In the nearer past, around 20 to 30 years ago, corn, tobacco, and hay were grown here—sometimes simultaneously, but more often in rotation—by Chris’ grandfather, William Gorbandt. Today, we raise a modestly large (every year, larger) garden, have a small flock of chickens, and hay the pastures. In the future, we hope to be a draft-powered farm, with a market garden and a community-driven, educational mission. Sheep, goats, cattle, and pastured poultry also fit into our long-term regenerative plan, with rotational, multi-species grazing.
Our work must focus on the people who occupied this area, by nativity, choice, or by force. It is my hope that our time here will illuminate these important considerations and ways of thinking about, caring for, working with, and connecting to this landscape. I hope my studies shed light on our place in this long lineage of land stewards, and the best way to honor and care for this land. The Native people of Kentucky lived gently on this land for millennia, long before Europeans desecrated it, and long before a white couple moved up on this hill in the 21st century. Our lives’ work will also address two important questions: What does it mean to be indigenous, and can we become native to a place through agrarian thought and practice?
I will answer these, to the best of my ability and knowledge, with my time here. I think the crux of the answer lies in how best to care for this place, and my role in the long and often dark history of this land. I hope to use this historical guide in my stewardship of Pickle Creek Farm. I hope that by giving voice and truth to the past of this place, I can learn how to best care for it. As Wendell says:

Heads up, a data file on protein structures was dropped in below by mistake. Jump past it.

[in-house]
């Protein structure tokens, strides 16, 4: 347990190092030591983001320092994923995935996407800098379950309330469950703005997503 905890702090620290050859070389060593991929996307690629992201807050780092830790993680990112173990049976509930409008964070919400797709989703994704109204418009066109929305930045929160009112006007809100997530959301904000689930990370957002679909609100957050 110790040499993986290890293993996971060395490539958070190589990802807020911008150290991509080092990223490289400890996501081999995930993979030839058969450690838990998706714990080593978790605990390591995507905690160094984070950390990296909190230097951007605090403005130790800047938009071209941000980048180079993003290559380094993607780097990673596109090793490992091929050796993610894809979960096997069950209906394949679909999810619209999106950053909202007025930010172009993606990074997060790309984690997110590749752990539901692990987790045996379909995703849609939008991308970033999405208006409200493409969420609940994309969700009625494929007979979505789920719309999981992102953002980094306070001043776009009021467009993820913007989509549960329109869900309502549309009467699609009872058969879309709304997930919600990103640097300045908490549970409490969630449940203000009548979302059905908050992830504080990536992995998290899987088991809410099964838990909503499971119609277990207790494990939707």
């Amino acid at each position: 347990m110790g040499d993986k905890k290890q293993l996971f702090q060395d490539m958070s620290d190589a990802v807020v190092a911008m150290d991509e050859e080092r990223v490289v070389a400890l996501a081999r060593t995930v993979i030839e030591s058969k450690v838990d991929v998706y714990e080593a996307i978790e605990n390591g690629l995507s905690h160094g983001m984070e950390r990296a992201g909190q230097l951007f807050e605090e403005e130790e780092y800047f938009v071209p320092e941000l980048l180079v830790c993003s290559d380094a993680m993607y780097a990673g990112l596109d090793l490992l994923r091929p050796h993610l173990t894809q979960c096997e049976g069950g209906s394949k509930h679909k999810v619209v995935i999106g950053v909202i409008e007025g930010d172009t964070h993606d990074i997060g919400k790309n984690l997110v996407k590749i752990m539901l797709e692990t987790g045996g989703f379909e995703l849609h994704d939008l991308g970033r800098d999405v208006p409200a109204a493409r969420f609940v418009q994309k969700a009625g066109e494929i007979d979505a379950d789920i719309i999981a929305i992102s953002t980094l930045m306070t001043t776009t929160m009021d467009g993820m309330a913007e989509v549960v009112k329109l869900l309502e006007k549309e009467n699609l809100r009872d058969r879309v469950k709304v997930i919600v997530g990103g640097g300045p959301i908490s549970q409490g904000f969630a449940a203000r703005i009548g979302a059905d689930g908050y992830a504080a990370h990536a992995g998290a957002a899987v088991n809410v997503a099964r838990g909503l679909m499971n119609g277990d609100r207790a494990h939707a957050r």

“It is impossible to escape the sense that I am involved in history. What I am has been to a considerable extent determined by what my forbears were, by how they chose to treat this place while they lived in it; the lives of most of them diminished by it, and limited its possibilities, and narrowed its future. And ever day I am confronted by the question of what inheritance I will leave” (Berry – A Native Hill)
I think by choosing to stay, and choosing to care for the land with agrarian principles, I am becoming part of this place, and it, a part of me. I am choiceless in that truth. I cannot escape this place, not that I would want to. My ancestors may have desecrated it, stolen it from the Native people, and sucked it dry. But I have a choice in how I will care for this land. I have a choice to do the right things. I won’t narrow its possibilities, but work to restore its future. It all turns on affection, as Berry has also said. The soil knows my name, and every day I hope to know it better.